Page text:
Success on stage led to a whole host of sixties films. He was a Christ-like hobo in Whistle Down The Wind (1961), a draughtsman forced into a shotgun marriage in A Kind Of Loving (1962), a prissy, poetry-reading Englishman in Zorba The Greek (1964), a Bathsheba-adoring shepherd in John Schlesinger's underrated Far From The Madding Crowd (1967). A hectic decade in movies was rounded off by a key role in Ken Russell's Women In Love (1969), where he enjoyed the dubious pleasure of wrestling naked in the firelight with Oliver Reed.

But, although Bates was a fine film actor, it was on stage that his particular quality of menacing mockery showed itself best. His 1970 Hamlet in Nottingham and London may have been a slight disappointment. But before that he was superb in David Storey's In Celebration at the Royal Court and when he played Simon Gray's Butley at the Criterion in 1971 there was a sense of a perfect marriage between actor and writer.

Gray's Butley is a waspish, self-destructive minor academic living in a permanent state of arrested adolescence. Under Pinter's direction, Bates brilliantly brought out Butley's blend of rancorous wit and emotional immaturity; and it was to be the start of a long and fruitful assocation with Gray that included the lead roles in Otherwise Engaged (1975), for which Bates won an Evening Standard Best Actor award, Stage Struck (1979) and Melon (1987).

If Bates was the quintessential Simon Gray actor, he was also an ideal interpreter of Pinter. He was outstanding as the tenant farmer in Joseph Losey's film of The Go-Between in 1970 scripted by Pinter. On television he appeared with Laurence Olivier and Helen Mirren in Pinter's The Collection, dealing with sexual power battles and mysterious events in a Leeds hotel room.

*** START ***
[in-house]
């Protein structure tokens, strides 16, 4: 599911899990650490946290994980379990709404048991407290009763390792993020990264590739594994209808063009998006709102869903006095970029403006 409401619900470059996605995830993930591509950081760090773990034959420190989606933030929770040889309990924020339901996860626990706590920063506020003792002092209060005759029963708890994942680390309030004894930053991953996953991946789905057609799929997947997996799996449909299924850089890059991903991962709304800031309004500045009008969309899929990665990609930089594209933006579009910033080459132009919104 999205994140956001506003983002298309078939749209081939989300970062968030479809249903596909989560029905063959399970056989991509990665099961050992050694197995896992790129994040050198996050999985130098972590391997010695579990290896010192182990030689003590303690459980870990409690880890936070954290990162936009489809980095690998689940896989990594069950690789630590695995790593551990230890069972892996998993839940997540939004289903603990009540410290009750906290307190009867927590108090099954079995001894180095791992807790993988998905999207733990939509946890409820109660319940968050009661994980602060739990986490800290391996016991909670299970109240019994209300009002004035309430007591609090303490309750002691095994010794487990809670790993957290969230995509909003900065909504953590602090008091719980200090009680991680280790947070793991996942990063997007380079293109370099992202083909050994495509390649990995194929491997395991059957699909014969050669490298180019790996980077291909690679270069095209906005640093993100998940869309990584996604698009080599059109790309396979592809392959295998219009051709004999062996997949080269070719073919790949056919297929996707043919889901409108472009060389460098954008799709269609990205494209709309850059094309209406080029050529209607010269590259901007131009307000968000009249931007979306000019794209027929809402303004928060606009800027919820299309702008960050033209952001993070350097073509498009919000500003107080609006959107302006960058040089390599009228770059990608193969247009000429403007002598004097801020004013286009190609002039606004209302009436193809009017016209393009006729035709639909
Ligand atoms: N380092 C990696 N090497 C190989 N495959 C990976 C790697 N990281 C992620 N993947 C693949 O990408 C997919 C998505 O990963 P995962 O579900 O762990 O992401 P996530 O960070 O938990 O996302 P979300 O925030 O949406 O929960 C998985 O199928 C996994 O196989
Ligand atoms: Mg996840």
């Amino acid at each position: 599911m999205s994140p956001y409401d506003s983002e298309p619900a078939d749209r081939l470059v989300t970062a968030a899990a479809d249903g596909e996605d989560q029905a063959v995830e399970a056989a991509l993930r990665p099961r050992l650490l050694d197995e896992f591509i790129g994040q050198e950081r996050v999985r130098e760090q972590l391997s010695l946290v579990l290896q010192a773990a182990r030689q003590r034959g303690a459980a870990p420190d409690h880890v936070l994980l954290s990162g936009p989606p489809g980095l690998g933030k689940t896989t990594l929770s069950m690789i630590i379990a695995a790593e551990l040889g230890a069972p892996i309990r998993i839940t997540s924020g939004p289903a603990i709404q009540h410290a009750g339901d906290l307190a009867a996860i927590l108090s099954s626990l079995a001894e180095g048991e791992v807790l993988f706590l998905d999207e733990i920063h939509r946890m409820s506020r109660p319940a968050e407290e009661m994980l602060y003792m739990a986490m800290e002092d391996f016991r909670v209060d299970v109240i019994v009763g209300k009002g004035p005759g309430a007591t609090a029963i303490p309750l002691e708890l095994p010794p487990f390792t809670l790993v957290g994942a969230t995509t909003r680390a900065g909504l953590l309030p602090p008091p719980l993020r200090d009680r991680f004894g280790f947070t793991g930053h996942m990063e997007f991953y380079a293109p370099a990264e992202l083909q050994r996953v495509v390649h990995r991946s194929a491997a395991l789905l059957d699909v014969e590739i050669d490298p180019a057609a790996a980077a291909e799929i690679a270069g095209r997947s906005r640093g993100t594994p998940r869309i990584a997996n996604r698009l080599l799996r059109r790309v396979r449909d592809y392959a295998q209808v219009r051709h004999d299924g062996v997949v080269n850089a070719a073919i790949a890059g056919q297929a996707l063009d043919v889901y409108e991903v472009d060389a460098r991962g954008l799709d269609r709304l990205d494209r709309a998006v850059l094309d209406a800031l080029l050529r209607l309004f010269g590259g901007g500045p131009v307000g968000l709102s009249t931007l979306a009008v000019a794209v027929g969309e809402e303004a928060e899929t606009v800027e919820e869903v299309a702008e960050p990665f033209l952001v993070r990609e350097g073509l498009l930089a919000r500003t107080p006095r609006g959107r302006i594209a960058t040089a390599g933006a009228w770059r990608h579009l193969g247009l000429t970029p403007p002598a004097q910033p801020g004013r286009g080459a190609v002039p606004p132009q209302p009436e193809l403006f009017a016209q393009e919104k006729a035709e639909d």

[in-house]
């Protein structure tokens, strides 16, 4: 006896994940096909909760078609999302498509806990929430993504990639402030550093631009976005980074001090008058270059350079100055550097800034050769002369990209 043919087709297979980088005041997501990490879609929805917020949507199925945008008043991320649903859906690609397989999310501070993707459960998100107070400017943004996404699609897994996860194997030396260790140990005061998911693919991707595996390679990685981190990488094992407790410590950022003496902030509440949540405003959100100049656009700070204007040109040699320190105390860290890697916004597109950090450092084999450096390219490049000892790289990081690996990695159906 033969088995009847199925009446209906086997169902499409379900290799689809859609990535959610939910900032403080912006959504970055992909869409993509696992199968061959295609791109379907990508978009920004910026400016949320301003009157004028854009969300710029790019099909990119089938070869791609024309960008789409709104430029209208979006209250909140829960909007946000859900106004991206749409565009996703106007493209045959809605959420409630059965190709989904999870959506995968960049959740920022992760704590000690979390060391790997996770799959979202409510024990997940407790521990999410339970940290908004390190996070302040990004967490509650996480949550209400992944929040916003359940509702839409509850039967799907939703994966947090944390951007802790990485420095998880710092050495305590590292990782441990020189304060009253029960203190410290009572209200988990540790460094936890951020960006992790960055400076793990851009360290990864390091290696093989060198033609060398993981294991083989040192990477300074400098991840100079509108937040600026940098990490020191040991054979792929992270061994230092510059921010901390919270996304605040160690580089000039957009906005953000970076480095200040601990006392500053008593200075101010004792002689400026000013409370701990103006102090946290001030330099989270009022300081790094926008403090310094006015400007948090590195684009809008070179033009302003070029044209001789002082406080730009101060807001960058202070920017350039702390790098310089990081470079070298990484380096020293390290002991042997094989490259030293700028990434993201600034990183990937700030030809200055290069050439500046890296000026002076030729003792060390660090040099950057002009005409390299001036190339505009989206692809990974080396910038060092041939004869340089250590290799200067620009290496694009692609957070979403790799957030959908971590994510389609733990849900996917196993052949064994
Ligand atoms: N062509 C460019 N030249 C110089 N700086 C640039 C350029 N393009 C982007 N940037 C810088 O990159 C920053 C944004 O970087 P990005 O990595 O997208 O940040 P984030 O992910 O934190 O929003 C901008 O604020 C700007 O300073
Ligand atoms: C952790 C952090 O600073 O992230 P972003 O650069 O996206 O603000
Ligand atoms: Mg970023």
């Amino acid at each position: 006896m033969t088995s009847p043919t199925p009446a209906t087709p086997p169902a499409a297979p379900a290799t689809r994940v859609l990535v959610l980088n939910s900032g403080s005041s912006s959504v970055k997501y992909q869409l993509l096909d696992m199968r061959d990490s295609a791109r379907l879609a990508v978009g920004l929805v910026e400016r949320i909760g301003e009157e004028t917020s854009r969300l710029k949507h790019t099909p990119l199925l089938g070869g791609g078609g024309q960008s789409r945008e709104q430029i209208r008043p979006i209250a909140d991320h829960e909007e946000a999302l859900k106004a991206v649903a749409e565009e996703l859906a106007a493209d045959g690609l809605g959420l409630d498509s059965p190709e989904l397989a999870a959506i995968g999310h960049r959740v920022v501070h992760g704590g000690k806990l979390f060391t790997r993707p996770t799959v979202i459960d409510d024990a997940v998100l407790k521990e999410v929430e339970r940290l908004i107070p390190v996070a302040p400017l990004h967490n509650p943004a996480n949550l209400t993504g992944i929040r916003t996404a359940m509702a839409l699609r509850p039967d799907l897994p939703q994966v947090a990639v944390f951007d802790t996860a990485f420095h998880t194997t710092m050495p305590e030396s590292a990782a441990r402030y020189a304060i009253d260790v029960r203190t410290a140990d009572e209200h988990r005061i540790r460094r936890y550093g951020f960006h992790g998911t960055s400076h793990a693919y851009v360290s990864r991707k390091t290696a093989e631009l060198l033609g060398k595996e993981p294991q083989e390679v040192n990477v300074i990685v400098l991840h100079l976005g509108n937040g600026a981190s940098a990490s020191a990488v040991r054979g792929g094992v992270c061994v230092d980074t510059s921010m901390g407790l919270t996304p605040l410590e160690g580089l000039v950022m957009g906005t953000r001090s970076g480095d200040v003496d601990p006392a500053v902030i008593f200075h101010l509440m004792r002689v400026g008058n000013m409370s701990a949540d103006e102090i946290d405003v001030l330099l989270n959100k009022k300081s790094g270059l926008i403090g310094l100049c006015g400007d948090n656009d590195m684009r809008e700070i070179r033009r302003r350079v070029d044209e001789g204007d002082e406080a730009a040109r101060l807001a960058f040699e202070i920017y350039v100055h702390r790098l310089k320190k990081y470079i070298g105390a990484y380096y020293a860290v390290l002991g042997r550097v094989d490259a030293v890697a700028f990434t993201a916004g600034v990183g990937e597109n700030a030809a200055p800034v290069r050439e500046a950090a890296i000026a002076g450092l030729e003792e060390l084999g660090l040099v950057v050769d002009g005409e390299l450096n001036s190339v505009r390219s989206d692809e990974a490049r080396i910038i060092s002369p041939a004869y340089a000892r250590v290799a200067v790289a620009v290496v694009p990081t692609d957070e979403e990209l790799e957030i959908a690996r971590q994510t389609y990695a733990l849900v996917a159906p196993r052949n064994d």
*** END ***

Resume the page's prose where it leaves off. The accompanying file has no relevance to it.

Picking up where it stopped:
And in 1984 he created the role of Nicolas, the agent of state brutality, in Pinter's One For The Road. In his diaries, Gray commented approvingly on Bates's denial of his easy extravagance and flirtatious charm and called it "the most violent and hateful performance of his career".

The mystery of Bates's acting was that he never brought quite the same sense of danger to Shakespeare. He was a perfectly decent Petruchio at Stratford in 1973; but when I once asked his Kate, Susan Fleetwood, about the problems inherent in the play she replied: "What problems? Who wouldn't have fallen at once for such a gorgeous looking man?" Even his Stratford Antony a quarter-of-a-century later, going down on Frances de la Tour's Cleopatra like a cunning linguist, seemed mildly dissipated rather than recklessly obsessed.